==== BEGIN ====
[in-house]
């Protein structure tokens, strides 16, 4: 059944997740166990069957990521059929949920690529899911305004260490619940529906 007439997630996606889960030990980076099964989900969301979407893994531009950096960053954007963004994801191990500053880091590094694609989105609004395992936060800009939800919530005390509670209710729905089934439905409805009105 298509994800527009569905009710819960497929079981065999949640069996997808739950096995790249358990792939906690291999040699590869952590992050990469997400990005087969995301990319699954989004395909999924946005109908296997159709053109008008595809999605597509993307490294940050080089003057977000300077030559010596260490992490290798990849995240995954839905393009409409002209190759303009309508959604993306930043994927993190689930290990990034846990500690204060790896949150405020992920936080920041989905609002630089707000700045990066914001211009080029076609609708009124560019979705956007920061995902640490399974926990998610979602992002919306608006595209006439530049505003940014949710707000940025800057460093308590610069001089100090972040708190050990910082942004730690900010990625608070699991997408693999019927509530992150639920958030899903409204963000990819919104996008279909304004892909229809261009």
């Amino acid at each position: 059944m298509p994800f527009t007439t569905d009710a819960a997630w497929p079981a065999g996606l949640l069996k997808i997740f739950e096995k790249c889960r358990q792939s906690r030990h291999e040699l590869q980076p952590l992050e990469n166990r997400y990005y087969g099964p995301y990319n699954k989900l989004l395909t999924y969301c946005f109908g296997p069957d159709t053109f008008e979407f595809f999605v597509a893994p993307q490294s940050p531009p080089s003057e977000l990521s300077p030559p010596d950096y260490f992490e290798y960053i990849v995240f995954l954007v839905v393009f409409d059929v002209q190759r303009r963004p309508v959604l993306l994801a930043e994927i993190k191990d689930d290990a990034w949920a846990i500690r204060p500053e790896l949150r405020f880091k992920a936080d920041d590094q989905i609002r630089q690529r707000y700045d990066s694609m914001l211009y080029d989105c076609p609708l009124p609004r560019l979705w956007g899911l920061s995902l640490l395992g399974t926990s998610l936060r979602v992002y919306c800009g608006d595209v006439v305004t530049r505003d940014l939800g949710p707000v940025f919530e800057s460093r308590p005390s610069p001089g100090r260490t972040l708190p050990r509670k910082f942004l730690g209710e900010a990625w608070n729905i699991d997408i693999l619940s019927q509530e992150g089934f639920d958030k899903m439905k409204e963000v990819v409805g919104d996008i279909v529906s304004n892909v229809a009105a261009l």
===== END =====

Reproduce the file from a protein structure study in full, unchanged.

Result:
[in-house]
């Protein structure tokens, strides 16, 4: 059944997740166990069957990521059929949920690529899911305004260490619940529906 007439997630996606889960030990980076099964989900969301979407893994531009950096960053954007963004994801191990500053880091590094694609989105609004395992936060800009939800919530005390509670209710729905089934439905409805009105 298509994800527009569905009710819960497929079981065999949640069996997808739950096995790249358990792939906690291999040699590869952590992050990469997400990005087969995301990319699954989004395909999924946005109908296997159709053109008008595809999605597509993307490294940050080089003057977000300077030559010596260490992490290798990849995240995954839905393009409409002209190759303009309508959604993306930043994927993190689930290990990034846990500690204060790896949150405020992920936080920041989905609002630089707000700045990066914001211009080029076609609708009124560019979705956007920061995902640490399974926990998610979602992002919306608006595209006439530049505003940014949710707000940025800057460093308590610069001089100090972040708190050990910082942004730690900010990625608070699991997408693999019927509530992150639920958030899903409204963000990819919104996008279909304004892909229809261009």
């Amino acid at each position: 059944m298509p994800f527009t007439t569905d009710a819960a997630w497929p079981a065999g996606l949640l069996k997808i997740f739950e096995k790249c889960r358990q792939s906690r030990h291999e040699l590869q980076p952590l992050e990469n166990r997400y990005y087969g099964p995301y990319n699954k989900l989004l395909t999924y969301c946005f109908g296997p069957d159709t053109f008008e979407f595809f999605v597509a893994p993307q490294s940050p531009p080089s003057e977000l990521s300077p030559p010596d950096y260490f992490e290798y960053i990849v995240f995954l954007v839905v393009f409409d059929v002209q190759r303009r963004p309508v959604l993306l994801a930043e994927i993190k191990d689930d290990a990034w949920a846990i500690r204060p500053e790896l949150r405020f880091k992920a936080d920041d590094q989905i609002r630089q690529r707000y700045d990066s694609m914001l211009y080029d989105c076609p609708l009124p609004r560019l979705w956007g899911l920061s995902l640490l395992g399974t926990s998610l936060r979602v992002y919306c800009g608006d595209v006439v305004t530049r505003d940014l939800g949710p707000v940025f919530e800057s460093r308590p005390s610069p001089g100090r260490t972040l708190p050990r509670k910082f942004l730690g209710e900010a990625w608070n729905i699991d997408i693999l619940s019927q509530e992150g089934f639920d958030k899903m439905k409204e963000v990819v409805g919104d996008i279909v529906s304004n892909v229809a009105a261009l």